Indexed on: 12 Mar '05Published on: 12 Mar '05Published in: American Journal of Transplantation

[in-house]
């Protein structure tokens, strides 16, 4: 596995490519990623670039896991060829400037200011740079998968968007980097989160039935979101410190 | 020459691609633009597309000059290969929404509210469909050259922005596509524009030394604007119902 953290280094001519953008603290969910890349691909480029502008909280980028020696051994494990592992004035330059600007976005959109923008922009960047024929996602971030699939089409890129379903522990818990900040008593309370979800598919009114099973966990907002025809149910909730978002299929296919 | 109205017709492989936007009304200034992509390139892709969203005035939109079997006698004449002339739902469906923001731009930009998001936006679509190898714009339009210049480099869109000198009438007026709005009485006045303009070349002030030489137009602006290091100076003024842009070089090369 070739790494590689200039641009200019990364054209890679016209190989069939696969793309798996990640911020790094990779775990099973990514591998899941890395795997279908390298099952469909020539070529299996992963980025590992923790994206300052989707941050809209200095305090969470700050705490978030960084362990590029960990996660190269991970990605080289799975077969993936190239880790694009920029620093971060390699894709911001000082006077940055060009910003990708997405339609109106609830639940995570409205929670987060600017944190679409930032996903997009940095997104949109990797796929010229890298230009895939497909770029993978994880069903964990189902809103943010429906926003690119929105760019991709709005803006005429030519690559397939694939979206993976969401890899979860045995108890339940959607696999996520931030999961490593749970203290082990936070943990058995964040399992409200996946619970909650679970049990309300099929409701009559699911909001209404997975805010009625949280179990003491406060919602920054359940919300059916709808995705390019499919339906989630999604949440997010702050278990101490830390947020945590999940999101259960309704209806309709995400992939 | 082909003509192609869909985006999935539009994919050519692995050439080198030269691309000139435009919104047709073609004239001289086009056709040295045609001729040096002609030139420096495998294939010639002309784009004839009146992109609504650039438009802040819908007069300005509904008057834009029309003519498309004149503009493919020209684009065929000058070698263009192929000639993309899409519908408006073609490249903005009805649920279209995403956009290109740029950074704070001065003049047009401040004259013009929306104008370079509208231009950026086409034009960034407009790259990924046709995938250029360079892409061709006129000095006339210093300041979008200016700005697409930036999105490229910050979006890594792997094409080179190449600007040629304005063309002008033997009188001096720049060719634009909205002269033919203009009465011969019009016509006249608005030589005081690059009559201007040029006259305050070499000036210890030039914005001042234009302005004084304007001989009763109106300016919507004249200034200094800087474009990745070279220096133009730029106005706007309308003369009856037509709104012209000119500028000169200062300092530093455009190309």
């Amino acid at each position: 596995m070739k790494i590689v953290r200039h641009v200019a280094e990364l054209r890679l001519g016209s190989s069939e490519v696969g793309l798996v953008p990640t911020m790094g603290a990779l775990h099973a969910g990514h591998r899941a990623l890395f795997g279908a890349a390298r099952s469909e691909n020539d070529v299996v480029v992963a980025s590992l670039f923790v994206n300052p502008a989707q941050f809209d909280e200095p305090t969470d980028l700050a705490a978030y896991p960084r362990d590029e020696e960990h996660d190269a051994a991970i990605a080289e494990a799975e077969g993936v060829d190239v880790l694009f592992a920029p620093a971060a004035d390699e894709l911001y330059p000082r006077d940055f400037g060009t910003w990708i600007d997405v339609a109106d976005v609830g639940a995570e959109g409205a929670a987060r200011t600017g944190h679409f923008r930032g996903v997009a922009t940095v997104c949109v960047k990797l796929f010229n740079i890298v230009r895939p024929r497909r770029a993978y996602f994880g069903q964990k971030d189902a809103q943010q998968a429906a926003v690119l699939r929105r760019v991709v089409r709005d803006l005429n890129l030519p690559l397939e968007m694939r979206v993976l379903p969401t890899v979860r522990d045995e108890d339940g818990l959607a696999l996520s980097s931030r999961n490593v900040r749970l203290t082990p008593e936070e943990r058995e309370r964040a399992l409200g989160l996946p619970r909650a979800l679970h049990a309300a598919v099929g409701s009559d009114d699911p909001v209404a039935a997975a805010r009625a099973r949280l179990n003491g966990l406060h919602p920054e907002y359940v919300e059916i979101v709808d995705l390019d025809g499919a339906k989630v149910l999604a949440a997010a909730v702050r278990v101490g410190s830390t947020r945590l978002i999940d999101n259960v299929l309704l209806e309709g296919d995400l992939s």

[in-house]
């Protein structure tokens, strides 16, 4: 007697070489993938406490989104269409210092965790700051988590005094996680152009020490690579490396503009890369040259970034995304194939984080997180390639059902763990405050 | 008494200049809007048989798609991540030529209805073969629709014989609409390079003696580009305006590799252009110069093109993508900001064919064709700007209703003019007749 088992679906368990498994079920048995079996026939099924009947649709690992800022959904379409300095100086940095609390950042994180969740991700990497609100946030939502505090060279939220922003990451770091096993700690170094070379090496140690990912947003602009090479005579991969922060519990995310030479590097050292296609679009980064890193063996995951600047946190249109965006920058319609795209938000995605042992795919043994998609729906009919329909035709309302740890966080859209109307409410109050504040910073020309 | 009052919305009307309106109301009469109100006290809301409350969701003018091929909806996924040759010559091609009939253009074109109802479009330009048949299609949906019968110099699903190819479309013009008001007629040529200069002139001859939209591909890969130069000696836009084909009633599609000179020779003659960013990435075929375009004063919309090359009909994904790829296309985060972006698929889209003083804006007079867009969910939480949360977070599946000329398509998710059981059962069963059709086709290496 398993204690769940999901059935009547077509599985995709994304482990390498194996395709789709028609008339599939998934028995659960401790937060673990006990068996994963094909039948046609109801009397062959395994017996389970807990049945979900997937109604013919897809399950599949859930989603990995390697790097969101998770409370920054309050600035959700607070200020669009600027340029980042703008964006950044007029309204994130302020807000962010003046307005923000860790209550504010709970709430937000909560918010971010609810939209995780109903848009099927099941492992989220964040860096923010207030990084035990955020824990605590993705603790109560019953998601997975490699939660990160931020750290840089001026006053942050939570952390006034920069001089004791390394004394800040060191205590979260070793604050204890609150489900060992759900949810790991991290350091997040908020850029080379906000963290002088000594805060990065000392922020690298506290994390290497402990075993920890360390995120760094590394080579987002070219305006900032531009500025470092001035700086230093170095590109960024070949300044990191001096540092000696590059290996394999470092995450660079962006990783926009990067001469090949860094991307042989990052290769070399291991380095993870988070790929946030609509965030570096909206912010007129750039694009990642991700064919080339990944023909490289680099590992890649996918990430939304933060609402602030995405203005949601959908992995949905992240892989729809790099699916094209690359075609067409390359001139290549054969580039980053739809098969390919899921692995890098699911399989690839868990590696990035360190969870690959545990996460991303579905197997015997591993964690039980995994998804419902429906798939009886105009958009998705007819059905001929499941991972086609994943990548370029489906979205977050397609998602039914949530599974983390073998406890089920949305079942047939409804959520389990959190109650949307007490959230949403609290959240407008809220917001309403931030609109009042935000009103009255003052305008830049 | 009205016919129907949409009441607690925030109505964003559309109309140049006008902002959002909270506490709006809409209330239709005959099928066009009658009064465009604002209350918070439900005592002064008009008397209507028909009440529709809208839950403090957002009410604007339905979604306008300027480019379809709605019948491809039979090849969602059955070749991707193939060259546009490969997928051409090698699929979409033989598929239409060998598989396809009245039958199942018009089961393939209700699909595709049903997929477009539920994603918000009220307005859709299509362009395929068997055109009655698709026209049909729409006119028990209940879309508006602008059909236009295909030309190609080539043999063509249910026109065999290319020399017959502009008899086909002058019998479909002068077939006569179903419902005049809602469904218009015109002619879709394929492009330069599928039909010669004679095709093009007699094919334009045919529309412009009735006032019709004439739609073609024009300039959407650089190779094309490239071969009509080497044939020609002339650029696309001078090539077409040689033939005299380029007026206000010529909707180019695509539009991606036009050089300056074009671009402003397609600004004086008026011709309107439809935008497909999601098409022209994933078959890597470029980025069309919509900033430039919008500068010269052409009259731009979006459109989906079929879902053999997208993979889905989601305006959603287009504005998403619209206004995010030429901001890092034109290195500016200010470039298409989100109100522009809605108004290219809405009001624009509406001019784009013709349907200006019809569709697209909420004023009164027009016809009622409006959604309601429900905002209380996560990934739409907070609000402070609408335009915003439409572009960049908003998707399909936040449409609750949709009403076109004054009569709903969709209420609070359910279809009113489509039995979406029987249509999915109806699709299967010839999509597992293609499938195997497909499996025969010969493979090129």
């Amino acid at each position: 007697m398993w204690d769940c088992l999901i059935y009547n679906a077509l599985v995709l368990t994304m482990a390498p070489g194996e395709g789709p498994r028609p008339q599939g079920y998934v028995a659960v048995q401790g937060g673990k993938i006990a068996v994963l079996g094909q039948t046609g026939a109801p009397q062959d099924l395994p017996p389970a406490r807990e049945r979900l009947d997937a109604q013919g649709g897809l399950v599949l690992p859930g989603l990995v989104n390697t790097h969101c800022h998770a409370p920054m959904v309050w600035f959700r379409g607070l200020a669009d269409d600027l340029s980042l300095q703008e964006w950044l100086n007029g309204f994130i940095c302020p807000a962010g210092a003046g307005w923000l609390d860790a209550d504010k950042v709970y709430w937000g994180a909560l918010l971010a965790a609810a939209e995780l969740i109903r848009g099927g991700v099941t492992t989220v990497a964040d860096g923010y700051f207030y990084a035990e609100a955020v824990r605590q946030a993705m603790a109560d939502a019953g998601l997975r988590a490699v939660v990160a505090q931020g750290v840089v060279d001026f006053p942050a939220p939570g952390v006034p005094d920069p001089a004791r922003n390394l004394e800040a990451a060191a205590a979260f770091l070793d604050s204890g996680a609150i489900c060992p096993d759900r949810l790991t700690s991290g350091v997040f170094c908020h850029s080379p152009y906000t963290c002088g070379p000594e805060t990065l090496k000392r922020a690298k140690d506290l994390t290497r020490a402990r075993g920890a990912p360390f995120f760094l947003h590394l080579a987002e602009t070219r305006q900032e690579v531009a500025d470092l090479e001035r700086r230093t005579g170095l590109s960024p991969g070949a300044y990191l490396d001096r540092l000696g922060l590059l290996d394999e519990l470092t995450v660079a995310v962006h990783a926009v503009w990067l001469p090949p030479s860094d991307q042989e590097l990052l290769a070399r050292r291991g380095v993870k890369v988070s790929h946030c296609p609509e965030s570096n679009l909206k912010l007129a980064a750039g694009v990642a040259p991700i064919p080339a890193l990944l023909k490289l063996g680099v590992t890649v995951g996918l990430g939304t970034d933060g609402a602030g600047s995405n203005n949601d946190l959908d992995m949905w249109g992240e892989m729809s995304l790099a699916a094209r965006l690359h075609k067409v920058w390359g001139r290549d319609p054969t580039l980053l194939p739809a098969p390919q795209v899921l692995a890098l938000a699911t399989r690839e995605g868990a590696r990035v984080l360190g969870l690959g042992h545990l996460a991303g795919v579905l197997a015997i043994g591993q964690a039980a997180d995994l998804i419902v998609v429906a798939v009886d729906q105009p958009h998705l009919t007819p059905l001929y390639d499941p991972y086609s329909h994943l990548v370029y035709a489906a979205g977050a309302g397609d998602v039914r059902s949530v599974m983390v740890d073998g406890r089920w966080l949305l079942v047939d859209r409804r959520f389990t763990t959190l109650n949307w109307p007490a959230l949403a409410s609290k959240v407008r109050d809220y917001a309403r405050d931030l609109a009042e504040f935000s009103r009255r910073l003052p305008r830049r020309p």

Brain-dead donors are the major source of lungs for transplantation. Brain death is characterized by two hemodynamic phases. Initially, massive sympathetic discharge results in a hypertensive crisis. This is followed by neurogenic hypotension. Up-regulation of pro-inflammatory mediators occurs in all organs and lung injury develops; this can adversely affect graft function post-transplantation. The mechanisms of the systemic and lung inflammation are unknown. We hypothesized that the hemodynamic changes are responsible for these inflammatory phenomena. Brain death was induced by intra-cranial balloon inflation in rats. This resulted in hypertensive crisis, followed by hypotension. There was a significant increase in blood neutrophil CD11b/CD18 expression and pro-inflammatory cytokine levels in serum and bronchoalveolar lavage, compared with control animals. Rupture of the capillary-alveolar membrane was demonstrated by electron microscopy. Elimination of the hypertensive response by alpha-adrenergic antagonist pre-treatment prevented inflammatory lung injury, reduced the systemic inflammatory markers and preserved capillary-alveolar membrane integrity. Correction of the neurogenic hypotension with noradrenaline ameliorated the systemic inflammatory response and improved oxygenation. We conclude that the sympathetic discharge triggers systemic and lung inflammation, which can be further enhanced by neurogenic hypotension. Management of the brain-dead donor with early anti-inflammatory treatment and vasoconstrictors is warranted.